UnknownWe all tend to take our feet for granted. Day in and day out they selflessly carry us on our appointed rounds. Seldom however do we take the time to reward feet for their service.  Typically they only receive attention when already in pain.  This is unfortunate as a few simple practices  can often prevent the onset of problems. Moreover,  preventative attention to the feet can deliver a host of benefits to the rest of the body enhancing both biological functions and a sense of well-being. It is this foot/body nexus which reflexology is designed to address.

In the following paragraphs I will cover a variety of exercises and stretches as well some basic techniques for self massage/reflexology. Please do not get hung -up too much on the specifics. It is more important that you try the techniques and persist in a basic maintenance routine.   Trust your intuition.   Over time you will discover what works best for you and become increasingly aware of what your feet are feeling and how integrated they are with your mind as well as the rest of your body.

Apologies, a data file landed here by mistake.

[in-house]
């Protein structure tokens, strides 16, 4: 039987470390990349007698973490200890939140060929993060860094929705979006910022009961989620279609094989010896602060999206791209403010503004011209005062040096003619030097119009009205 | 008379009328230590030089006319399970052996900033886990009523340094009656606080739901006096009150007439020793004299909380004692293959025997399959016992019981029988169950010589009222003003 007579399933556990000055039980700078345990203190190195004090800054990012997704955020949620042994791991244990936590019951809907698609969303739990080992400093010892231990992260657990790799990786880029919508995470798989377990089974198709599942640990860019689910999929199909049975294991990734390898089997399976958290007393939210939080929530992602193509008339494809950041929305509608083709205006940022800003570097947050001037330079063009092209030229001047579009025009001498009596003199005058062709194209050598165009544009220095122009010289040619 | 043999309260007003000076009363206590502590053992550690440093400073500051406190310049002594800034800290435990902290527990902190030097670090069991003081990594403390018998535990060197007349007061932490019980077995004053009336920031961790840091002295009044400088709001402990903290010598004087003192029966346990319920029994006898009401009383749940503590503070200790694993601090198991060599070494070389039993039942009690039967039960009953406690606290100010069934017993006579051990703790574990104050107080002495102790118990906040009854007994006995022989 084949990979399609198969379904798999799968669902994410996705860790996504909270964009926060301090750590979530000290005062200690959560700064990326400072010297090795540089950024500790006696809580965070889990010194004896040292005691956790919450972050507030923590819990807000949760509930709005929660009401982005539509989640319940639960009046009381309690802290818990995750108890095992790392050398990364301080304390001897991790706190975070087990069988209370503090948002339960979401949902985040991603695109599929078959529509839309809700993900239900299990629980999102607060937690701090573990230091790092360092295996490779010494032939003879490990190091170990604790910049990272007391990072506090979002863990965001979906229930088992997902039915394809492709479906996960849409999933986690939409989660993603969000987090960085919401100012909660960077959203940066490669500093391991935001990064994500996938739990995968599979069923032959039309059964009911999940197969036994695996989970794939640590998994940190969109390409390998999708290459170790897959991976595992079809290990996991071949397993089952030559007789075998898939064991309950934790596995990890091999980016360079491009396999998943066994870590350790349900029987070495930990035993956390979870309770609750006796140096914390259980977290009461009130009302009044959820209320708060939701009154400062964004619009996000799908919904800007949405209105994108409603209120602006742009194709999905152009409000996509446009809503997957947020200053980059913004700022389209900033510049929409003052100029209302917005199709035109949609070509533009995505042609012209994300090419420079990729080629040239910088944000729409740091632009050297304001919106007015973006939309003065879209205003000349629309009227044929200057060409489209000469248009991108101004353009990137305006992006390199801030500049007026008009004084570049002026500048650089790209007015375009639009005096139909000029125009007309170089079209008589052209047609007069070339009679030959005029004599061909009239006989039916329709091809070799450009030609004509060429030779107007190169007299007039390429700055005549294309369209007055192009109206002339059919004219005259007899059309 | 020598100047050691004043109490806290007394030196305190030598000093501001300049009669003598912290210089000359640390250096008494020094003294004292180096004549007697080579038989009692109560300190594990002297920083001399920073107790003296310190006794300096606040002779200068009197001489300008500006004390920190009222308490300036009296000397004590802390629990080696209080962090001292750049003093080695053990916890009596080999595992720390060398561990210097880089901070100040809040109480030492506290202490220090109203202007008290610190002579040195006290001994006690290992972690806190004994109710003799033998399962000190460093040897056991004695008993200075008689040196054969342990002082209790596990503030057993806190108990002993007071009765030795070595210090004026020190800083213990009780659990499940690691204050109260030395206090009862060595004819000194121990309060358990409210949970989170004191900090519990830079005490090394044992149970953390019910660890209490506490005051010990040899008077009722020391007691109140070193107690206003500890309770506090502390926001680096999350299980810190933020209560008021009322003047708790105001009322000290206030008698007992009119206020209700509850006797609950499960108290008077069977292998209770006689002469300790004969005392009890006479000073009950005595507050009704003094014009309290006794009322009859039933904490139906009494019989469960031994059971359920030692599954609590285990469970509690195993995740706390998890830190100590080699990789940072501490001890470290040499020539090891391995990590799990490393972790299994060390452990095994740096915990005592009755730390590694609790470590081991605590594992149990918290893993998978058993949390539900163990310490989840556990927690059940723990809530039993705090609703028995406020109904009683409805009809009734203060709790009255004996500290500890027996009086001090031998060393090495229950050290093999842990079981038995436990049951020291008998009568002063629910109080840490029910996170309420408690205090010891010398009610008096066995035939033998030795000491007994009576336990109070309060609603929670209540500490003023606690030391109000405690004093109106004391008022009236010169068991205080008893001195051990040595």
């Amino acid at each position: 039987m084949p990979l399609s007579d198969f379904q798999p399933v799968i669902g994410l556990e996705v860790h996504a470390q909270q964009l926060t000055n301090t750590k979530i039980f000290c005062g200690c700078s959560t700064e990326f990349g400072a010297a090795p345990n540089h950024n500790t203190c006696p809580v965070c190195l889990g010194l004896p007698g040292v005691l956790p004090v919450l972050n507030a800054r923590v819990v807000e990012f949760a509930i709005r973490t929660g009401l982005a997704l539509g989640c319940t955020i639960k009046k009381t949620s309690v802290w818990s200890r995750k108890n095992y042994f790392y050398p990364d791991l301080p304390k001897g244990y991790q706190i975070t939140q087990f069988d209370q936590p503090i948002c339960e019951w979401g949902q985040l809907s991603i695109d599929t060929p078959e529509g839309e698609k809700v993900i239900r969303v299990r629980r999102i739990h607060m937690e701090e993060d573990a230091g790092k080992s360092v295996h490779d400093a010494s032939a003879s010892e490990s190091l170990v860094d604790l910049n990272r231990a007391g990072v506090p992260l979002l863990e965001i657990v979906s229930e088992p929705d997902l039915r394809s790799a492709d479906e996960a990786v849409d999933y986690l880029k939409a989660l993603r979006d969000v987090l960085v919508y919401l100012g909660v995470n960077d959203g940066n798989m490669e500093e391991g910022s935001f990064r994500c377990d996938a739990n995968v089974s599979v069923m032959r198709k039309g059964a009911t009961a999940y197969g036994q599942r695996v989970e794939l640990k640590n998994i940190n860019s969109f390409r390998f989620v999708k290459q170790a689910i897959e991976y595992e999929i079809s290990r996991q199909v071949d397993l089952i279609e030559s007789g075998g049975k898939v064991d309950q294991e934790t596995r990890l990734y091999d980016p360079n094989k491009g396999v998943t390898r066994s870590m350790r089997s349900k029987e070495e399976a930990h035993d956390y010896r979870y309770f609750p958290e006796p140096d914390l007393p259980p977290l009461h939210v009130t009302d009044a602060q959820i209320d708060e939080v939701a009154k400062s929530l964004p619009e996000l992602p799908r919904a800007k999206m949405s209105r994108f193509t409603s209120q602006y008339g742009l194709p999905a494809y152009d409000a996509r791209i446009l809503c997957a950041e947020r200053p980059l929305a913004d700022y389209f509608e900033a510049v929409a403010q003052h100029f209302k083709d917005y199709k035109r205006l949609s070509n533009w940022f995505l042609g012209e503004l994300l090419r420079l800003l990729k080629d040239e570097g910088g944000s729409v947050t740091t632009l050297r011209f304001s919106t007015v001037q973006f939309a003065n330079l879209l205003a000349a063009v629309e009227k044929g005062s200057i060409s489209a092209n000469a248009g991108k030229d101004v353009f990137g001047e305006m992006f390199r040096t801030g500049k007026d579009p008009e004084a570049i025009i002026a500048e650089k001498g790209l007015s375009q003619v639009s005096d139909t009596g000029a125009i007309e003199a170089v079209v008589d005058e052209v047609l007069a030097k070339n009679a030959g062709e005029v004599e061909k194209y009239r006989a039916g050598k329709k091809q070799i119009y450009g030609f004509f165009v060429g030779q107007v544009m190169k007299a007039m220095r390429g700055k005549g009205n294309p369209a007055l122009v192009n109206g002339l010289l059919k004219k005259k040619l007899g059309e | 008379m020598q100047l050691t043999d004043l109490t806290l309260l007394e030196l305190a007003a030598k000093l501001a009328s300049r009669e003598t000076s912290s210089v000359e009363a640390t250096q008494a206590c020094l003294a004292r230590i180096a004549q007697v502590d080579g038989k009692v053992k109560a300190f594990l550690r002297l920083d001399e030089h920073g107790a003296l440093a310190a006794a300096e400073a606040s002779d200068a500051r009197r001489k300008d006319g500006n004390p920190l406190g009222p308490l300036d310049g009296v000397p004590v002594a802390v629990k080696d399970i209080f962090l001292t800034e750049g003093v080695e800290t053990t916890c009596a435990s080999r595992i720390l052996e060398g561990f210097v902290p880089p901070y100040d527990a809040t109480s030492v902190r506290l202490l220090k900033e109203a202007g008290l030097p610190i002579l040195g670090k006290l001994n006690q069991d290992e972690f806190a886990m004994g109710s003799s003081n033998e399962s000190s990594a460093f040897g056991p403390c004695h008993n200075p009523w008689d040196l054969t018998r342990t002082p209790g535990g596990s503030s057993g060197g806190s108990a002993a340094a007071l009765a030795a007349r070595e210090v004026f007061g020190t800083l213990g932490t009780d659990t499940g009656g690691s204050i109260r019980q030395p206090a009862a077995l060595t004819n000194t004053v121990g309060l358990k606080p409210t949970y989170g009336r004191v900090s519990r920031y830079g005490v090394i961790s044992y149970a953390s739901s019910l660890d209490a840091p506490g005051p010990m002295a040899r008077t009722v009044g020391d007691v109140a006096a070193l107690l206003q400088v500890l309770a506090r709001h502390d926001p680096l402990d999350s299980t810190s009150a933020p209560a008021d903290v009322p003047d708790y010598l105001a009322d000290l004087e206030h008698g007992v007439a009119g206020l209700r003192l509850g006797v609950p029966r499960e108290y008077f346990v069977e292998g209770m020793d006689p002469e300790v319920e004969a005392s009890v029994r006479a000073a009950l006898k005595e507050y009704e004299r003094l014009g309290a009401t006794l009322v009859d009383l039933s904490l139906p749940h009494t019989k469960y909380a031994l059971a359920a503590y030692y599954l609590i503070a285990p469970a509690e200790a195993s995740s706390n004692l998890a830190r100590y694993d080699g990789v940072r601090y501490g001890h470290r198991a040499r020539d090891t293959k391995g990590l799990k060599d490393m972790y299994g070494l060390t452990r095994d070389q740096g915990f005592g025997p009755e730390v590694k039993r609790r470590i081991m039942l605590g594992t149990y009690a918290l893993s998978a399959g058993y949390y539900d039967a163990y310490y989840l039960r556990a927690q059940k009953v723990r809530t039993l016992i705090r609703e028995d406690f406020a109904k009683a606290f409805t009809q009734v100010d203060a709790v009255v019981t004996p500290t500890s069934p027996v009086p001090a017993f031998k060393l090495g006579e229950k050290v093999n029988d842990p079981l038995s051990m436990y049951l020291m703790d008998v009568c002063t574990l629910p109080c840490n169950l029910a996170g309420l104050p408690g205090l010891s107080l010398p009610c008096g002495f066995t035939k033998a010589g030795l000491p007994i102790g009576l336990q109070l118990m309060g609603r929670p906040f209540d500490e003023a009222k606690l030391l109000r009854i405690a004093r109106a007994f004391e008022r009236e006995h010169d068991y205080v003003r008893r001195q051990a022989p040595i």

1. Ice vs Heat
Often when our feet hurt, the initial reaction is to apply heat. This is fine if you are experiencing an aching sensation or a general sense of fatigue. For such conditions a warm soak in epsom salts (which help remove lactic acid from tired muscles) can work wonders. However, for acute pain resulting from injury or overuse, ice is the proper protocol. Such pain results from tissue damage and your primary objective should be to minimize inflammation through the application of ice.  If the pain is located in the arch or soul of the foot, simply roll a frozen water bottle across the area.  Elsewhere on the foot, a soft frozen pack works best. The key is to apply ice as soon as possible following activity or injury.  Your feet are loaded with nerves and even slight inflammation can result in significant pain.  Apply ice in 10 to 20 minute intervals as needed.  If the pain begins to subside in 24 hours you may begin heat application;  if acute pain persists,  maintain icing.